The saga of Blue Bell ice cream continues. Food safety experts are wondering why Blue Bell Creameries, with headquarters in Brenham, Texas, took so long to respond to reports of listeria in some of its products. Listeria is a food-borne pathogen that can kill, in part because listeria poisoning can be hard to diagnose. It is particularly dangerous in the elderly, those with compromised immune systems and pregnant women.
The presence of listeria in some of Blue Bell Creameries’ products was first discovered in February 2015. At that time, the company tried to recover the contaminated products quietly without issuing a recall. This approach, known as a withdrawal, does not require public notification or warnings and is commonly used for minor problems such as mislabeling. The Texas state health department found that this response was appropriate.
However, by mid-March the company had issued a national recall. The recall was prompted by a listeria outbreak at a hospital in Wichita, Kansas, that was traced to an ice cream product manufactured at the Brenham plant. Three patients died and two more became seriously ill at the hospital after consuming milkshakes that used the product.
Some Say Company’s Response to Listeria Inadequate
Some food safety experts have said that the company’s response to known listeria contamination was inadequate. By April, other instances of listeria contamination in Blue Bell products in other states forced the company to stop producing and distributing all ice cream products. Specialists quoted in news stories about the matter said they were not aware of any previous cases of listeria contamination that were addressed with a withdrawal rather than a recall.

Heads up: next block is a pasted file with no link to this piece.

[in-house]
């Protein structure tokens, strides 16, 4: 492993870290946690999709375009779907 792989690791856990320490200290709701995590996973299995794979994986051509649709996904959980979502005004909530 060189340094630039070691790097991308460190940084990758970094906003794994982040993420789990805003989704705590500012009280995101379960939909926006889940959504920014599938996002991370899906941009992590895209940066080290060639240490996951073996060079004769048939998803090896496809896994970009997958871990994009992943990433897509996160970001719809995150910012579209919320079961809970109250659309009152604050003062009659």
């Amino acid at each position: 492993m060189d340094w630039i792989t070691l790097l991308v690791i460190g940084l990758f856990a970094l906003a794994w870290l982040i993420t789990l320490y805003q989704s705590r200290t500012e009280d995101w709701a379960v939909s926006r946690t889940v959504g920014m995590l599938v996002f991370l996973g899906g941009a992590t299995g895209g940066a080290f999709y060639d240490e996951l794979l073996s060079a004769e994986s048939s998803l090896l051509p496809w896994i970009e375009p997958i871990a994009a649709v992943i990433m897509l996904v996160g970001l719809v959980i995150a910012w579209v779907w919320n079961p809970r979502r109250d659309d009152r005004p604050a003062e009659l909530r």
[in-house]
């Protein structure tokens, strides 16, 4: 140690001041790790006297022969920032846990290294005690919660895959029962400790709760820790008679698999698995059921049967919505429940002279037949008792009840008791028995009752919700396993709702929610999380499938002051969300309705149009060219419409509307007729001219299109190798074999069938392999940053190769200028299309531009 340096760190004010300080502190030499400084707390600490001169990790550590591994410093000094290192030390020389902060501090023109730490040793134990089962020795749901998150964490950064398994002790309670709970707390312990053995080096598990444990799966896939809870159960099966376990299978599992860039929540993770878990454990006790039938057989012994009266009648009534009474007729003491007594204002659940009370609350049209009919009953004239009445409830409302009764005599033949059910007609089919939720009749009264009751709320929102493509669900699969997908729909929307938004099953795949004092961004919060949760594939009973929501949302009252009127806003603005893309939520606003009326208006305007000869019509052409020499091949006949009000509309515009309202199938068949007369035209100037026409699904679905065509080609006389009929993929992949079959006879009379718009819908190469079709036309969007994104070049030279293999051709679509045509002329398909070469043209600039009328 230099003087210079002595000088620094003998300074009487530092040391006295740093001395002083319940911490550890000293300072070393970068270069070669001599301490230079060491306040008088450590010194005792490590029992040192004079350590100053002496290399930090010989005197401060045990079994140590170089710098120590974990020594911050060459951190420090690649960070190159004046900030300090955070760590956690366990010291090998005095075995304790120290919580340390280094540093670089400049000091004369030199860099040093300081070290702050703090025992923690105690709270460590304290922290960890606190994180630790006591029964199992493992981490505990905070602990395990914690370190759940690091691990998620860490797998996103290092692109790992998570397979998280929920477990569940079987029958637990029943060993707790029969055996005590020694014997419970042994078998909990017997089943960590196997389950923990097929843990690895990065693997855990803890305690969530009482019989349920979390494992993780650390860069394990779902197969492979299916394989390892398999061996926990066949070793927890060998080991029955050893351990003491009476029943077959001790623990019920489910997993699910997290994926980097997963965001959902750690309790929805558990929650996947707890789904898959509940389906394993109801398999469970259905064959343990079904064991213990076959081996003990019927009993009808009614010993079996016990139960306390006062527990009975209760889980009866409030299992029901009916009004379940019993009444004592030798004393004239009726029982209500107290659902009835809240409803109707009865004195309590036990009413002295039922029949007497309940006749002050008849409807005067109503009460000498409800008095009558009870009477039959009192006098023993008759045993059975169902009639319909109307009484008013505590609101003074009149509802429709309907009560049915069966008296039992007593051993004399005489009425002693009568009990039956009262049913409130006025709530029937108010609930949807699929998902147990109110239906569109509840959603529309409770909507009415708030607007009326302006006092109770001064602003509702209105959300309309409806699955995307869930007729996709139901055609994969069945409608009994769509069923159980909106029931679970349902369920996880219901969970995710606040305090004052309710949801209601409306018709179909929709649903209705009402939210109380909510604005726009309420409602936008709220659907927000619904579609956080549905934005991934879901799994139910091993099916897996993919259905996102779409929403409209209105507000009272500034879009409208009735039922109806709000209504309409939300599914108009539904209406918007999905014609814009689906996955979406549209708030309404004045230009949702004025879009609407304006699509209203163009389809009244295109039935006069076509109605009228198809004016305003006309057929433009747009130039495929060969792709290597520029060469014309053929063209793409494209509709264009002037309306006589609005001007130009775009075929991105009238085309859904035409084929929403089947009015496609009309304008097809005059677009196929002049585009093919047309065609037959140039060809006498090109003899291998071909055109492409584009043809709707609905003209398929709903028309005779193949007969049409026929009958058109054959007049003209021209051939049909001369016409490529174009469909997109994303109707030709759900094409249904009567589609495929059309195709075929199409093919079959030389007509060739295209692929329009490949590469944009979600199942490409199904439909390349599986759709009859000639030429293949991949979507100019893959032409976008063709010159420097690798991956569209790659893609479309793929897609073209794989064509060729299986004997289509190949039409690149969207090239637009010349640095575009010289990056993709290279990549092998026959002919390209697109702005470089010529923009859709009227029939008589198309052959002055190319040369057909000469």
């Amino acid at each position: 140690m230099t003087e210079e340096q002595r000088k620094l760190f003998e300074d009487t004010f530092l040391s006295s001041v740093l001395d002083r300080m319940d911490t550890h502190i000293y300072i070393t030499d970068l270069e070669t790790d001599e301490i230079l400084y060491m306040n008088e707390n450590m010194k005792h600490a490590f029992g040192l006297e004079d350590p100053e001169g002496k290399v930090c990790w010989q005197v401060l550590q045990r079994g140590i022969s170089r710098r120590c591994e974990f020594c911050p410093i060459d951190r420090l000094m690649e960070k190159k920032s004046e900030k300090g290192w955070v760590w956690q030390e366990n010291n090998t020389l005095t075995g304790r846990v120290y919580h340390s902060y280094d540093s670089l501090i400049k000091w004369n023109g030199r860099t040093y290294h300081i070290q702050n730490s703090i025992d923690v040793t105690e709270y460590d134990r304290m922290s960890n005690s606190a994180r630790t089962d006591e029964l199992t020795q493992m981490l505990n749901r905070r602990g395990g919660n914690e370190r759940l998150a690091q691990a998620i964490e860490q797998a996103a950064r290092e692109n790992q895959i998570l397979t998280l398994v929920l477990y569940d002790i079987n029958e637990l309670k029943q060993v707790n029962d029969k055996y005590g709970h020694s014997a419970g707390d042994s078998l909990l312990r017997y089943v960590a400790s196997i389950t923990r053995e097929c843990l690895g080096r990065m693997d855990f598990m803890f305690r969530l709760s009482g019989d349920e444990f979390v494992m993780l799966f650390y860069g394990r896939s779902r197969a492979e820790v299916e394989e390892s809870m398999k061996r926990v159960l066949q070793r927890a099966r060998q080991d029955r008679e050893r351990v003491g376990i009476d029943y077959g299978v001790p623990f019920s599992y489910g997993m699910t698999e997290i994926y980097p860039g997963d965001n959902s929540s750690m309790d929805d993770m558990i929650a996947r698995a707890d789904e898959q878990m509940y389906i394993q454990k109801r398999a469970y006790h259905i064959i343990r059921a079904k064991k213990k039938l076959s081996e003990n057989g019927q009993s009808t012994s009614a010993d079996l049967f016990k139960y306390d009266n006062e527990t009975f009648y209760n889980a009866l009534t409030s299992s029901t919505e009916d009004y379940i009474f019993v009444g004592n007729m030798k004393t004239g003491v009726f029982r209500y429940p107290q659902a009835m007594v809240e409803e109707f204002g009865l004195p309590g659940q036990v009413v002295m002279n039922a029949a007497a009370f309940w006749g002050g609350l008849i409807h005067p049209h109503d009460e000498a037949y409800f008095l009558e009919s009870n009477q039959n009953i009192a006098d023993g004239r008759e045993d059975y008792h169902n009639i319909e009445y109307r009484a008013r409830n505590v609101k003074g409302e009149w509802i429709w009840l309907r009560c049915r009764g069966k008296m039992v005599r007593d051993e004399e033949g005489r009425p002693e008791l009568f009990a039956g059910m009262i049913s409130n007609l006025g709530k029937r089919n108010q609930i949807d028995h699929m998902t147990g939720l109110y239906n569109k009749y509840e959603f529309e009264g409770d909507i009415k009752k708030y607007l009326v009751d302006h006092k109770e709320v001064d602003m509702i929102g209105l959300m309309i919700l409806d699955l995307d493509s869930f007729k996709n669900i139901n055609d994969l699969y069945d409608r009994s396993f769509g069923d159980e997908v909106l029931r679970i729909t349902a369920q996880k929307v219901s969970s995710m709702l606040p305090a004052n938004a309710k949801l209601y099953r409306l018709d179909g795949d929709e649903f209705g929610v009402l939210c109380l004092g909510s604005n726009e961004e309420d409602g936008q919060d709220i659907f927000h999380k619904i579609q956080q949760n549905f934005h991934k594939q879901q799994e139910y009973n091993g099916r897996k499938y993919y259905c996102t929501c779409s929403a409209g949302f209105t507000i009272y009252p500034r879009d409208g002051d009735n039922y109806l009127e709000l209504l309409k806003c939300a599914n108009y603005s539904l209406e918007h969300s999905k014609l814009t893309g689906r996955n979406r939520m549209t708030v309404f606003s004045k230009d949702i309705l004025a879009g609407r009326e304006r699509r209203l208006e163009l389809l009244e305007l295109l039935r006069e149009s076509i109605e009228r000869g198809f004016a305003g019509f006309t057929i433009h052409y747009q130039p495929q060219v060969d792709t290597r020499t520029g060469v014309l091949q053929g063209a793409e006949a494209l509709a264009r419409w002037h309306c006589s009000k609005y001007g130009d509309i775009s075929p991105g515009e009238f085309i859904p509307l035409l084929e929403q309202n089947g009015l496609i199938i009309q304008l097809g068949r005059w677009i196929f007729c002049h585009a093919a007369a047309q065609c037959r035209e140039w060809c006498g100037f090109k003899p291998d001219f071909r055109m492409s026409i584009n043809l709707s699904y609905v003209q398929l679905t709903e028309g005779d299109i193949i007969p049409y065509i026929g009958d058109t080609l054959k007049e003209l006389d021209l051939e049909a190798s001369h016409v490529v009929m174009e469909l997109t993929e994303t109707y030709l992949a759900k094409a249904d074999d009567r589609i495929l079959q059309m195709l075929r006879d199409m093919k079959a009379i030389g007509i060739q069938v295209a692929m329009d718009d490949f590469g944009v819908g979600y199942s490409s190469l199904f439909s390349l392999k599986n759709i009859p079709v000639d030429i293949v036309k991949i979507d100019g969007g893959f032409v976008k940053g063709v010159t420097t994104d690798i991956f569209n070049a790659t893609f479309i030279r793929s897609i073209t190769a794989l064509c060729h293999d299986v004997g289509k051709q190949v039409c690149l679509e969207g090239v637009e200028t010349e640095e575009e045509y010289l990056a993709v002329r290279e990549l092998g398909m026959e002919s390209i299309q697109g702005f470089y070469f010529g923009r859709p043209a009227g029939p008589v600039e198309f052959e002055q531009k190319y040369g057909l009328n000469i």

However, an FDA spokesperson said that the withdrawal was an appropriate response at the time, affirming the position of the Texas health department. Unfortunately, a quiet withdrawal made it possible for vulnerable people to consume stored, contaminated product without knowing the dangers. Institutions like the Wichita hospital served it to patients, unaware of the withdrawal.
Blue Bell’s troubles are not unique. Four other ice cream manufacturers have recalled millions of pounds of ice cream contaminated with listeria in the past few months.
What’s the Matter With Ice Cream?
Why is ice cream so vulnerable? It turns out that listeria can live in deep freeze environments, while many other bacteria that cause food poisoning cannot. And that’s the thing about ice cream. It is kept in freezers for weeks and months at a time, with no effect on the bacteria that may be contaminating it.
There has been at least one product liability lawsuit filed against Blue Bell. A former Houston man who says that he fell into a coma after eating Blue Bell ice cream is seeking compensation for his medical costs. Whether Blue Bell, which has been in business since 1907 and sells ice cream in 27 states, will survive this blow is as yet unknown.